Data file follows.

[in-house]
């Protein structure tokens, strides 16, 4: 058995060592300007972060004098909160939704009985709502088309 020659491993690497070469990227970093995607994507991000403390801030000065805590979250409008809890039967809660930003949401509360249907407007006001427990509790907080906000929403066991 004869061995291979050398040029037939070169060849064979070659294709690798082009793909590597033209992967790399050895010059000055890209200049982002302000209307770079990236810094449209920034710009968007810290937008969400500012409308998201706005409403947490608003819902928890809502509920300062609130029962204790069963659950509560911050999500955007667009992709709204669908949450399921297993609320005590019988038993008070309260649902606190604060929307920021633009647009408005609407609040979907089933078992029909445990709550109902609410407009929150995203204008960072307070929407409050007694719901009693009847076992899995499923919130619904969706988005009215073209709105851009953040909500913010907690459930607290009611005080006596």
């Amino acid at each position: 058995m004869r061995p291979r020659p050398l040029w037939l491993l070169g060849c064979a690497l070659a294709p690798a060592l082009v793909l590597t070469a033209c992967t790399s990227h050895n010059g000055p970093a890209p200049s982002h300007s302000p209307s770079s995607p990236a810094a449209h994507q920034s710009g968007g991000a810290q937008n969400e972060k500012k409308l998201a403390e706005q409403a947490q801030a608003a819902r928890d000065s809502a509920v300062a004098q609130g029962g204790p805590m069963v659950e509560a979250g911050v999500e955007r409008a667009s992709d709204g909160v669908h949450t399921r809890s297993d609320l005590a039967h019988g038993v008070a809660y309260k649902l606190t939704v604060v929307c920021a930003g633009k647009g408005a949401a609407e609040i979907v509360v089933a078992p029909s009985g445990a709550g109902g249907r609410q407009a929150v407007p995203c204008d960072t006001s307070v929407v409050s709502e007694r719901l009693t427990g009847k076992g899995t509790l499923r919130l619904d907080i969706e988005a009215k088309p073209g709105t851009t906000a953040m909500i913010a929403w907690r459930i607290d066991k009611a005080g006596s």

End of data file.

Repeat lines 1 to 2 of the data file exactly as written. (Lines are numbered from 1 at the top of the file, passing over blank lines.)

[in-house]
């Protein structure tokens, strides 16, 4: 058995060592300007972060004098909160939704009985709502088309 020659491993690497070469990227970093995607994507991000403390801030000065805590979250409008809890039967809660930003949401509360249907407007006001427990509790907080906000929403066991 004869061995291979050398040029037939070169060849064979070659294709690798082009793909590597033209992967790399050895010059000055890209200049982002302000209307770079990236810094449209920034710009968007810290937008969400500012409308998201706005409403947490608003819902928890809502509920300062609130029962204790069963659950509560911050999500955007667009992709709204669908949450399921297993609320005590019988038993008070309260649902606190604060929307920021633009647009408005609407609040979907089933078992029909445990709550109902609410407009929150995203204008960072307070929407409050007694719901009693009847076992899995499923919130619904969706988005009215073209709105851009953040909500913010907690459930607290009611005080006596």